Red Bull really pushed the semantics of the regulation words to their limit (which is some ways can be applauded), but it is wrong to think that the other teams were doing something wrong in challenging them – especially with regards to the floor.

    • @john-h

      It is wrong to think that the other teams were doing something wrong in challenging them

      That wasn’t the point in the comment. As I stated in my original comment, I have absolutely no problem with rival teams challenging the design of the car (as Red Bull did excessively with Mercedes DDRS) and I feel the subsequent rule clarification was entirely just.

      The main issue here was whether points should be deducted and I strongly disagree with that: when Red Bull were running the component – in Bahrain, Spain & Monaco – it was entirely legal (if not treading a fine line but that is what is required to find performance) passing scrutineering at the begging of each event so consequently it was legal at the end of the event. Which makes it all the more surprising that almost half of the F1 fanatics can justify the opinion that they should’ve lost points.

      • John H (@john-h) said on 1st January 2013, 13:03

        @vettel1 I was referring to the Jeanrien’s comment that ” Actually there [was] nothing wrong with the floor, and I’m not sure any other team really believe it’s illegal” which I disagree with.. I think some of the the other teams did believe it was illegal.

        I don’t know about the points deduction. To me, the FIA should pick up on these things in parc fermé before the teams had to point it out a couple of races later.

        • @john-h So was I, @jeanrien ‘s comment was a reply to mine! I don’t believe the teams though it was illegal as such, just that they didn’t believe it didn’t conform to the intention of the rule (which of course it didn’t) and were requesting a clarification of the rules with the intention of having it banned.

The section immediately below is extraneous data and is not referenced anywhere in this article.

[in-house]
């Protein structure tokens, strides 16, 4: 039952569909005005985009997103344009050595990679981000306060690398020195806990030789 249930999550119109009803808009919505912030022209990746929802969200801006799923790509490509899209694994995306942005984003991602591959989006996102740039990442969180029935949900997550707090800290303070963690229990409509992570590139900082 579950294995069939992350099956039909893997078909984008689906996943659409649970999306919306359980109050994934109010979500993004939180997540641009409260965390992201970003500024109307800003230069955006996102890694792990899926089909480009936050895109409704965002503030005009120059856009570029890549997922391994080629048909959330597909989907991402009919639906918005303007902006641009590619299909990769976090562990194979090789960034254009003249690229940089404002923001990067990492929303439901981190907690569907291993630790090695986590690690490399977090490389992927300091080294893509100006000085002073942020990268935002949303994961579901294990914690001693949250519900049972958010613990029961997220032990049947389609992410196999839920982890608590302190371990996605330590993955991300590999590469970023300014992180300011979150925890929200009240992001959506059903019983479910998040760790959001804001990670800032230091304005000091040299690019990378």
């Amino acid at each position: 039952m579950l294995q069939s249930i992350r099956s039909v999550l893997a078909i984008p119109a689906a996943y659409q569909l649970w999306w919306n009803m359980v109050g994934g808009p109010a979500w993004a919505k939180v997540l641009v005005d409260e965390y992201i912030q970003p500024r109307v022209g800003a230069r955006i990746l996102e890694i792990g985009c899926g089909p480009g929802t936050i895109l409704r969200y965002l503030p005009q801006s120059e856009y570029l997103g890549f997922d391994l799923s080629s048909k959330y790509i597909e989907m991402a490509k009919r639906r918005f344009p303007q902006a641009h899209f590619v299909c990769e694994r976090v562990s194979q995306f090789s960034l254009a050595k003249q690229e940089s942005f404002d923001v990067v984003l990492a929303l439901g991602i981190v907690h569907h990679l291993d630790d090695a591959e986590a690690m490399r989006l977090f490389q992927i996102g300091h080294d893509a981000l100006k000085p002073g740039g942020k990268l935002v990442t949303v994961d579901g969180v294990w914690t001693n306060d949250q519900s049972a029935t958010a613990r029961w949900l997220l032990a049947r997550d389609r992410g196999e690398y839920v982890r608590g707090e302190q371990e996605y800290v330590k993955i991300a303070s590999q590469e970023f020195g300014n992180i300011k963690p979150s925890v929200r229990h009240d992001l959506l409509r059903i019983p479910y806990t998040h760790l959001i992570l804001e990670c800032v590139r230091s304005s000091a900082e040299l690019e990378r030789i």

I agree that these things should be settled in parc fermé to avoid making a farce of the result, even though in many cases (such as with Red Bull) the results stand because the car confirmed to the regulations. All that after-race protests achieve is to make the result seem less credible – almost as if other teams were cheated – which if course they weren’t but sadly appear so.

        • Jeanrien (@jeanrien) said on 1st January 2013, 14:05

          @john-h @vettel1 Okay probably at some times, some other teams could have thought the floor was illegal. But with the hiding in F1 they couldn’t be sure about what had been done by RedBull … And my point was not really about what every team thought about the floor but more about the fact that they had to protest no matter what they believed. That floor was an advantage to RedBull from something not meant to be… And in such case you will never hear any team say that they are okay with it, as they want to bring RedBull back to them performance-wise (except if they have themselves develop the same kind of thing … that’s how F1 is)

          For the legality itself, once again that’s playing with words and we have to reckon RedBull is pretty good at that which annoy a lot of people. I think for them, they are trying to cheat. But that has to be looked at like pushing to the maximum of what they are allowed to … Okay there were holes in the floor which were not supposed to be there, but there was no words to really say it was forbidden, and until proven guilty, you’re innocent. Thus that leads to new rules to forbid things which were not meant to be as the floor.